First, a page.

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Georges Carpentier (1894-1975) was the greatest French-born boxer of all time.  Son of a working-class family in the North of France, Carpentier had his first professional fight at age fourteen and went on to fight professionally in eight different weight classes, flyweight to heavyweight and every division in between. He was the first Frenchman, and first non-native speaker of English, to hold a world boxing title (light heavyweight) and the first to fight for the heavyweight championship of the world, in a truly legendary bout against reigning champ Jack Dempsey. The “Fight of the Century” between Carpentier and Dempsey (1921) was the first million-dollar gate and smashed records for attendance, purse, and press coverage as well. Historians of sports, popular culture and journalism agree that the Carpentier-Dempsey fight ushered in a new era of both sports and sports journalism as big businesses.

In addition to these claims to fame, Carpentier was famous for fame itself. For a number of years, he was easily the most celebrated and most widely recognized Frenchman on the planet. Extraordinarily popular, he was idolized not only in France but in England and the United States as well. Largely by dint of sheer charisma, he nearly single-handedly brought about the successful importation of the previously English-language sport of boxing to France and, by extension, the rest of continental Europe and the world beyond. In the years just before and just after World War I, he also played a pivotal role in the propagation of an appreciation of boxing to previously untapped markets, even in countries where boxing was already well established (women, the middle classes, intellectuals, even royalty).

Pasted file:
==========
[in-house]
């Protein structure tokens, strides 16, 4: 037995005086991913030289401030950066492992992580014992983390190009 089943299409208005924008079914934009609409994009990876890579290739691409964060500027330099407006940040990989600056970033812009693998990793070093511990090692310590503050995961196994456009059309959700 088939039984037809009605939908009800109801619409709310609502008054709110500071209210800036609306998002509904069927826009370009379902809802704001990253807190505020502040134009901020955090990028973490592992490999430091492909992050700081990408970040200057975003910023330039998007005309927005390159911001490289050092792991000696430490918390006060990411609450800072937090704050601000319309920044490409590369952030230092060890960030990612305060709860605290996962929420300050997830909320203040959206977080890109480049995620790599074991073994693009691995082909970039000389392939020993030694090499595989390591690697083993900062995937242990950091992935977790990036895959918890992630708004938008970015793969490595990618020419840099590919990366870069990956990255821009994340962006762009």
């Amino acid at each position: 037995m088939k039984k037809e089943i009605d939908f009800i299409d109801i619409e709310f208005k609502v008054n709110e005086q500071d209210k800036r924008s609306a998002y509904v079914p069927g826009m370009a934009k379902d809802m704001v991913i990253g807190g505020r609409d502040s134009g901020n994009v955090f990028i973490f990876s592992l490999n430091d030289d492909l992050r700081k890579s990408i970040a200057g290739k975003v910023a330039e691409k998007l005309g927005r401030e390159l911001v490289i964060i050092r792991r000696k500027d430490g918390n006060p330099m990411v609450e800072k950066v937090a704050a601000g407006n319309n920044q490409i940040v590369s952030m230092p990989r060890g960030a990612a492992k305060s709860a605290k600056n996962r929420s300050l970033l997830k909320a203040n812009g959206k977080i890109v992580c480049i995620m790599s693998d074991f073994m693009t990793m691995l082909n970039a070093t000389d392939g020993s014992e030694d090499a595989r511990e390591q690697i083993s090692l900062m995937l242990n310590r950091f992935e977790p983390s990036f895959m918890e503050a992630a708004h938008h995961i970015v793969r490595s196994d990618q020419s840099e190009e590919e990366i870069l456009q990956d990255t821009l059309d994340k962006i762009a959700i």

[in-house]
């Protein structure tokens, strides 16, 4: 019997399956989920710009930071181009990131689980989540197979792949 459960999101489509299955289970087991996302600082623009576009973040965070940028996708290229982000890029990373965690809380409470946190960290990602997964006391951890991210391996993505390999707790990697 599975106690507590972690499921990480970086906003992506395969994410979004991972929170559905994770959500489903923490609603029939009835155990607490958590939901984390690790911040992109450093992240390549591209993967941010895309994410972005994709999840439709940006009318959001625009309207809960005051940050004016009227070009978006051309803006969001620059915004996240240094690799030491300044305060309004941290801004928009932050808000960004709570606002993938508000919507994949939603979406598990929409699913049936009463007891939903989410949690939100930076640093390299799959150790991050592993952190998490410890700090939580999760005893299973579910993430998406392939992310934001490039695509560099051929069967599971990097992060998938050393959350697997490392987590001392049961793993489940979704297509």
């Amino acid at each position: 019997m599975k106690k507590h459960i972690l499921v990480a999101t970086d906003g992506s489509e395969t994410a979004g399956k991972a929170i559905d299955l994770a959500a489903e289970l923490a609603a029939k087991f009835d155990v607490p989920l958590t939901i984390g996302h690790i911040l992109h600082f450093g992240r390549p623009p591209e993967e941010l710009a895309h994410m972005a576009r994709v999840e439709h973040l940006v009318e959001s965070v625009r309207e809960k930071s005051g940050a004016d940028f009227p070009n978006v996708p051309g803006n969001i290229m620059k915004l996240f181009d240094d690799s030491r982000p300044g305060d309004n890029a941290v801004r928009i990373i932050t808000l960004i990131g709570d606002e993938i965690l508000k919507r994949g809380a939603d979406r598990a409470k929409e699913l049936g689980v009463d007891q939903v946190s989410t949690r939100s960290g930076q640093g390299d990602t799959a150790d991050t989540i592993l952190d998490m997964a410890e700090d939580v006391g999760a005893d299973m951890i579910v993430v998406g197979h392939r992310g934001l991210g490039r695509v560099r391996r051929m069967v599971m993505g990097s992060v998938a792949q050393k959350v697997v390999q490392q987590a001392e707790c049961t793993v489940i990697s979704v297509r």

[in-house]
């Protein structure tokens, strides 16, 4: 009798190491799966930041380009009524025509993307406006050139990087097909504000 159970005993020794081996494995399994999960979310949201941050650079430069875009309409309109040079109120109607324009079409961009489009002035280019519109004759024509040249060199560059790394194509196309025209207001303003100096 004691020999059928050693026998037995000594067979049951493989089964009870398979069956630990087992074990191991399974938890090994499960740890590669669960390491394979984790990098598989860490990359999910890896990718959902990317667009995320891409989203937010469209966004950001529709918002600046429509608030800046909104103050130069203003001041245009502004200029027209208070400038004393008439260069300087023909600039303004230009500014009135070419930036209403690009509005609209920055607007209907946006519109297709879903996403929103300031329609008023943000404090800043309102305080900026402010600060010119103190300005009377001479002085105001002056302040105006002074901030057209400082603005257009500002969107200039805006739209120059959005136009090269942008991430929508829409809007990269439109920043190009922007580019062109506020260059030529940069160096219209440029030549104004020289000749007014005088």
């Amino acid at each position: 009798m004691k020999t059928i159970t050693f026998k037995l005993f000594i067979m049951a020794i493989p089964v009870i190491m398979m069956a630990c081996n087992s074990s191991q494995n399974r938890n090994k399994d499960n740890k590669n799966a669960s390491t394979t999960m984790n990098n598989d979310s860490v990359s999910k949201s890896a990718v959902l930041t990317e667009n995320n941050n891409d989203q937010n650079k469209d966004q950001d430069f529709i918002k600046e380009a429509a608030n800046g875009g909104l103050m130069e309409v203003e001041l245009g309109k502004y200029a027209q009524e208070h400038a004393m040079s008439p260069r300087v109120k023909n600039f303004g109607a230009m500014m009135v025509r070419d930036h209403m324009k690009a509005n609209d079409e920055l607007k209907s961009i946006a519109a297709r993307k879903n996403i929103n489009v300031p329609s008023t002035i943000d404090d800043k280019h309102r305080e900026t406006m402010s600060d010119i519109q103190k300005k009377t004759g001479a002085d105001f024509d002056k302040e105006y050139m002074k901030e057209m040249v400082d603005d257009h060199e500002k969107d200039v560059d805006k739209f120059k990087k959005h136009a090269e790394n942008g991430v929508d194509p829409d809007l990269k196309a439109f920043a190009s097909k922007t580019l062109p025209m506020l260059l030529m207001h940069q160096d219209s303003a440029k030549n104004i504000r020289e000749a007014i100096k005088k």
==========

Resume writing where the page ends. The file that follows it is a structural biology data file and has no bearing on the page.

He was a decorated war hero, an aviator who fought in the skies over Verdun and a standard-bearer of French patriotism. He was a song-and-dance man. He was a film star. He was a friend to the rich and famous. He was the proprietor of a series of bar/restaurants in the chicest neighborhoods in Paris. He was dazzlingly handsome and impeccably coiffed, clothed and shod. He was witty, charming, gracious, self-effacing. He was genuinely loved by millions of people all over the world, most of whom never laid eyes on him in person and many of whom would otherwise never have taken any interest in boxing.

This website attempts, through words and pictures, to tell the story of his life, his career, and his celebrity and to recapture some sense of the extraordinary charm and enduring legacy of Georges Carpentier.